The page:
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Displaced Iraqi residents who fled their homes walk past ruins along a road at the frontline of the ongoing fighting between the Iraqi forces and Islamic State militants near the Old City in western Mosul, Iraq June 13, 2017. REUTERS/Erik De Castro(reuters_tickers)
By Stephanie Nebehay
GENEVA (Reuters) - Urban warfare is taking root in conflicts across the Middle East, with five times more civilians in Syria and Iraq killed in cities than in rural areas over the past three years, the International Committee of the Red Cross said on Wednesday.
Tens of thousands of war-related fatalities among city dwellers accounted for 70 percent of civilian deaths in the two countries during the period, the agency said. The Yemeni cities of Taiz, Sadaa and Sanaa have also become deadly battlefields.
"This is all the more alarming as new offensives (against Islamic State militants) get under way in cities like Raqqa in Syria or intensify in Mosul, Iraq," said Robert Mardini, ICRC regional director for the Middle East.
"Taiz remains partly besieged just as daily air strikes and shelling continue to terrify residents," he told a news conference to launch an ICRC report called "I Saw My City Die".
The phenomenon is not limited to the Middle East, Mardini said. "We see also that many other conflicts are taking place in urban areas in other places such as Somalia and Afghanistan and other countries."
Battles raging in cities, which are "today the new normal unfortunately", damage vital infrastructure and disrupt basic services including health care, Mardini said.
"The impacts of warfare are quickly multiplied with exponential consequences. If a power line is hit, (there is) no water, no electricity, no waste water treatment. There are contamination outbreaks and massive challenges to run hospitals," he said.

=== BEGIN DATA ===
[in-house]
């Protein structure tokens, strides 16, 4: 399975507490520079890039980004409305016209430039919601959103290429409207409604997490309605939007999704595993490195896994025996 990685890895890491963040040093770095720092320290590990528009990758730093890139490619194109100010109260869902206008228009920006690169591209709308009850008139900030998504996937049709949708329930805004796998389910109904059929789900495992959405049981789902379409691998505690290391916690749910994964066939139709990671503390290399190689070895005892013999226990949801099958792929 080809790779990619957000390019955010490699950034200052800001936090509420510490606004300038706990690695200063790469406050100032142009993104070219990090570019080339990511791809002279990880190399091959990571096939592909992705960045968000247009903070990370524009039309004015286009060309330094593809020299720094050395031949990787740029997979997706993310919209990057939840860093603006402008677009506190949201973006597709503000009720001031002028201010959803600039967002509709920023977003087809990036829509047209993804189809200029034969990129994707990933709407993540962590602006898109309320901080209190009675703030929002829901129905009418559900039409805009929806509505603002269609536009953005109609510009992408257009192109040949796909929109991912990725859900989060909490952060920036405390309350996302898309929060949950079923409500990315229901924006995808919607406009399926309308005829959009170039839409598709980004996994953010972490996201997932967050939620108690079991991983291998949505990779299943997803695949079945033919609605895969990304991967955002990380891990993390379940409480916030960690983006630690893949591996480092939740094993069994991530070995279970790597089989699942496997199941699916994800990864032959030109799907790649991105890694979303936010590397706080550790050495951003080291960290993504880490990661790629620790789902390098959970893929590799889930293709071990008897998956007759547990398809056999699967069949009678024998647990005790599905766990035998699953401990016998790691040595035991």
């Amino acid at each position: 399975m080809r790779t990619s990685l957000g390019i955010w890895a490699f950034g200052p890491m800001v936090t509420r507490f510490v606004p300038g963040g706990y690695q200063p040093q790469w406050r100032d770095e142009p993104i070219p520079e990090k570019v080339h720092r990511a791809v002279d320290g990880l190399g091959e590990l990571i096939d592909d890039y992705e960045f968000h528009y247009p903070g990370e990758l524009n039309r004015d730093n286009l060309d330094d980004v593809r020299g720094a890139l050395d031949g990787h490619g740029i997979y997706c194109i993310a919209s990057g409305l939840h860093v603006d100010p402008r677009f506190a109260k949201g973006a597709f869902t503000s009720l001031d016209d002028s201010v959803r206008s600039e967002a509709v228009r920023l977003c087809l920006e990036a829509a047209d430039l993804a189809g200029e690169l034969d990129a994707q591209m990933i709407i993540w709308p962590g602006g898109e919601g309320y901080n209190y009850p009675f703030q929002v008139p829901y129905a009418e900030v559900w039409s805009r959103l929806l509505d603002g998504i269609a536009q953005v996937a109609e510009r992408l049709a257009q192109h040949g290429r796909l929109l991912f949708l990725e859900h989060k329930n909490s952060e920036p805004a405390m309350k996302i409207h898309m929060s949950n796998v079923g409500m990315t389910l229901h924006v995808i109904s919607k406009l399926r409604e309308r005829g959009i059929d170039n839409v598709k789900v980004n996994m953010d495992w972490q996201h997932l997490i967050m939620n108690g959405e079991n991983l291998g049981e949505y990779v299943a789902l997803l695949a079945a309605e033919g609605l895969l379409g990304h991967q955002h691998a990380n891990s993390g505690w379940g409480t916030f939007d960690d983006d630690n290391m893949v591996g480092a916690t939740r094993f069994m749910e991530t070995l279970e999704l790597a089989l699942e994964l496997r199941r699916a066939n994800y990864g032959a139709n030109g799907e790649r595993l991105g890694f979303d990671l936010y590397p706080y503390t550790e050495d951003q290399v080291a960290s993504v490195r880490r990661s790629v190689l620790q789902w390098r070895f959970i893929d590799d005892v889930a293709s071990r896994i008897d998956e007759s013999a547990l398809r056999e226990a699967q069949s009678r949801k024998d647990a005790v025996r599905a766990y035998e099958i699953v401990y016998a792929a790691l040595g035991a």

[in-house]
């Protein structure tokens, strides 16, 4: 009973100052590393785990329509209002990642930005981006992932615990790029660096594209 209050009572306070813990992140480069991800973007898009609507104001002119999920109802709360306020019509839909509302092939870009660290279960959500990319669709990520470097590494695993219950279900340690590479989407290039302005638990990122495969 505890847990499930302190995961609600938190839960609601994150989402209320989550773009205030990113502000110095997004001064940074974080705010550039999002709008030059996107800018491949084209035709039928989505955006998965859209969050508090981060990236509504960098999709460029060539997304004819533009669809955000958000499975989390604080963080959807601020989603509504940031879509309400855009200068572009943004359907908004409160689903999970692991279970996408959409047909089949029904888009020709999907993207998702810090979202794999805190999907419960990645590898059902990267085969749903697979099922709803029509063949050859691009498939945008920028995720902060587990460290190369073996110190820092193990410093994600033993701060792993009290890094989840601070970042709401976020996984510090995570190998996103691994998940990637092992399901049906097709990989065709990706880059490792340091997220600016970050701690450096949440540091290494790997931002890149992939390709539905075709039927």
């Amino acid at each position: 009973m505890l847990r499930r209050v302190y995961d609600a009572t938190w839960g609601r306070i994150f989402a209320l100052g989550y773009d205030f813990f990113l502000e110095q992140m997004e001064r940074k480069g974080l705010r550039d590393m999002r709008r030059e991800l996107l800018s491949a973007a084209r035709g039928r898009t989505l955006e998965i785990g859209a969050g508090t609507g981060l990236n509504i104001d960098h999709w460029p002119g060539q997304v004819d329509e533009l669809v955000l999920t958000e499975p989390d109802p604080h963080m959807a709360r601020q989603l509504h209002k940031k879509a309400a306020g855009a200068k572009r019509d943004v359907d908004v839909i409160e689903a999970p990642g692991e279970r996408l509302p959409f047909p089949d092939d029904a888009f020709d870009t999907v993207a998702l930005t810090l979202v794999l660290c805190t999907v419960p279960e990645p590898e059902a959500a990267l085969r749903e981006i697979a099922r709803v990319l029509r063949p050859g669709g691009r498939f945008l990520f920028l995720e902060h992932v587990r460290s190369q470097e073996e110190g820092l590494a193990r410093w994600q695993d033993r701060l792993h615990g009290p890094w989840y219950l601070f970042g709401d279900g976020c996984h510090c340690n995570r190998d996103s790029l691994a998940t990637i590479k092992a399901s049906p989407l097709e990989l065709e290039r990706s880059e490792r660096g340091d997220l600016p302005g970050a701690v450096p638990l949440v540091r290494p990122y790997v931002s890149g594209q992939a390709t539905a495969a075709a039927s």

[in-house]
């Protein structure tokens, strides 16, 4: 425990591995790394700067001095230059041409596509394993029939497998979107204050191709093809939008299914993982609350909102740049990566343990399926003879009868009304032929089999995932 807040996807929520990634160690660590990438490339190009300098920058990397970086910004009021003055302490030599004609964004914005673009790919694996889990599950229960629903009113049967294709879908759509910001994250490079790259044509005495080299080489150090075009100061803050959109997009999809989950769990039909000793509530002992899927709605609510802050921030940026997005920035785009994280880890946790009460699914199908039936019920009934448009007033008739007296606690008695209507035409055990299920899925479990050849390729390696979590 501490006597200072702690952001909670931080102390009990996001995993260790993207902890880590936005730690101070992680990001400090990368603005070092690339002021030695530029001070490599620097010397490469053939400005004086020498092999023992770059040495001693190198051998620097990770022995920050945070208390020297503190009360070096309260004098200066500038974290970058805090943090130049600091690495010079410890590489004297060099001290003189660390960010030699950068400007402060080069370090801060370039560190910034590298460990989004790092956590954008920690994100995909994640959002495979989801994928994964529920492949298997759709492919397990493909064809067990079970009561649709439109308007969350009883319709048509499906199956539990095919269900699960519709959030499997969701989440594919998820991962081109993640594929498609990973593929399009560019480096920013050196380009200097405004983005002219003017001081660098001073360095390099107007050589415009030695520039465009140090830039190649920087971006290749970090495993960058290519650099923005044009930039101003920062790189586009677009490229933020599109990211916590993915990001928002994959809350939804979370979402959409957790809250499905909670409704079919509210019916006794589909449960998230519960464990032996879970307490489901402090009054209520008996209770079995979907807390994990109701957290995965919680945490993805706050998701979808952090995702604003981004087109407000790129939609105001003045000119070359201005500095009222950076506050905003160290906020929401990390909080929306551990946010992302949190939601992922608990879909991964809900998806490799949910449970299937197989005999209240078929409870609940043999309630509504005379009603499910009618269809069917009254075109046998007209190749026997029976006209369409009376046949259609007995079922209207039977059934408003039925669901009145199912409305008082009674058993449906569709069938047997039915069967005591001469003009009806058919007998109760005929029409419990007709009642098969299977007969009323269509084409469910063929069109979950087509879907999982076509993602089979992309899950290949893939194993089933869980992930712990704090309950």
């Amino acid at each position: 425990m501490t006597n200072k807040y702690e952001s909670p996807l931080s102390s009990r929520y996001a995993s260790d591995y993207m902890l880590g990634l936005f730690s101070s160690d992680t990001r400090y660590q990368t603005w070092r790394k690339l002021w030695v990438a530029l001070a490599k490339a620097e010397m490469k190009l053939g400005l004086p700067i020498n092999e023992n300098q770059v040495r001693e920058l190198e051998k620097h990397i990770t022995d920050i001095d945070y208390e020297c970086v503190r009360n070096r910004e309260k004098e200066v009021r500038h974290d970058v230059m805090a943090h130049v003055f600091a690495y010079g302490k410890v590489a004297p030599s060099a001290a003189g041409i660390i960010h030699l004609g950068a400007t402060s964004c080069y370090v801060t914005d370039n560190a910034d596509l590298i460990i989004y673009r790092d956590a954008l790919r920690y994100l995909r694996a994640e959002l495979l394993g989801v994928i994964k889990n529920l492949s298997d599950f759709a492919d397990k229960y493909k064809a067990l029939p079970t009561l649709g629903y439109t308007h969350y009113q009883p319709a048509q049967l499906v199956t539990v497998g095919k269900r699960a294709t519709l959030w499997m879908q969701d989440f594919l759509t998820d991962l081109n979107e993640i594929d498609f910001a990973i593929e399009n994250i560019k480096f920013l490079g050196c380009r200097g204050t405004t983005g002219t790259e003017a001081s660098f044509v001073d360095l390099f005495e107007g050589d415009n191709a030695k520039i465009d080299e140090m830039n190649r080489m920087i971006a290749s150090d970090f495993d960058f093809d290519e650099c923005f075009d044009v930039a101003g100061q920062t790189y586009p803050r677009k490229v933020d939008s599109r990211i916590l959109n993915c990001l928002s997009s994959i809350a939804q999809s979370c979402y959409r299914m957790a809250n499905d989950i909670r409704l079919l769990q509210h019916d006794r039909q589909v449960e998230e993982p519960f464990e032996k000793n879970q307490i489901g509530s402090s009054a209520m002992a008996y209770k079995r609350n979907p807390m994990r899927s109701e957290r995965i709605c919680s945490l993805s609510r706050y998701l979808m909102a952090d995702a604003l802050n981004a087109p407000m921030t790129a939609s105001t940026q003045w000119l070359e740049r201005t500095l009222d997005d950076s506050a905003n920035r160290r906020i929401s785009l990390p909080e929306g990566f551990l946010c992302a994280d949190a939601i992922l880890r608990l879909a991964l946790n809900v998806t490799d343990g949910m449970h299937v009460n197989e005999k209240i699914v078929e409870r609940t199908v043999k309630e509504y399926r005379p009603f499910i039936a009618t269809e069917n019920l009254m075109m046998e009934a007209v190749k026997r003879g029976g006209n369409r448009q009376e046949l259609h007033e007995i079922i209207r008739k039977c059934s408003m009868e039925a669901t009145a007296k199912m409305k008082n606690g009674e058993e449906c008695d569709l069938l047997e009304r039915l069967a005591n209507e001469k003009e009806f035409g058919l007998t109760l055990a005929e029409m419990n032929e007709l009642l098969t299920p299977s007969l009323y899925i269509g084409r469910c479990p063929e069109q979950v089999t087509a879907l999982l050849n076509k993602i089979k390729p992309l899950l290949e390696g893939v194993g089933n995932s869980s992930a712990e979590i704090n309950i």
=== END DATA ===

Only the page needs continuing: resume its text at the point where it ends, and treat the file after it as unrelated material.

Yemen's two-year civil war has been marked by a Saudi-led coalition carrying out massive air strikes to restore President Abd-Rabbu Mansour Hadi to power and end rule by the Iran-backed Houthi militia.
Yemen's health system has all but collapsed, compounded by a deadly outbreak of cholera, a water-borne disease that can kill within hours, the ICRC said.
"In the last 6 weeks, 1 in 200 Yemenis have contracted cholera while almost 1,000 have died. The outbreak has not seen its peak yet. It's just accelerating," Maria Del Pilar Bauza Moreno, ICRC health coordinator in Yemen, said by video from Sanaa.
More than 5,000 new cases of cholera were reported each day last week in Yemen, bringing the total to some 135,000. The ICRC has flown in four cargo planes with chlorine to treat water, as well as intravenous fluids to rehydrate patients.
"Cholera has found the perfect ground - deteriorated living conditions, poor hygiene behaviour, unsafe drinking water in most of the cities, collapsed sewage systems, and uncollected garbage everywhere," Bauza Moreno said.
(Reporting by Stephanie Nebehay; editing by Mark Heinrich)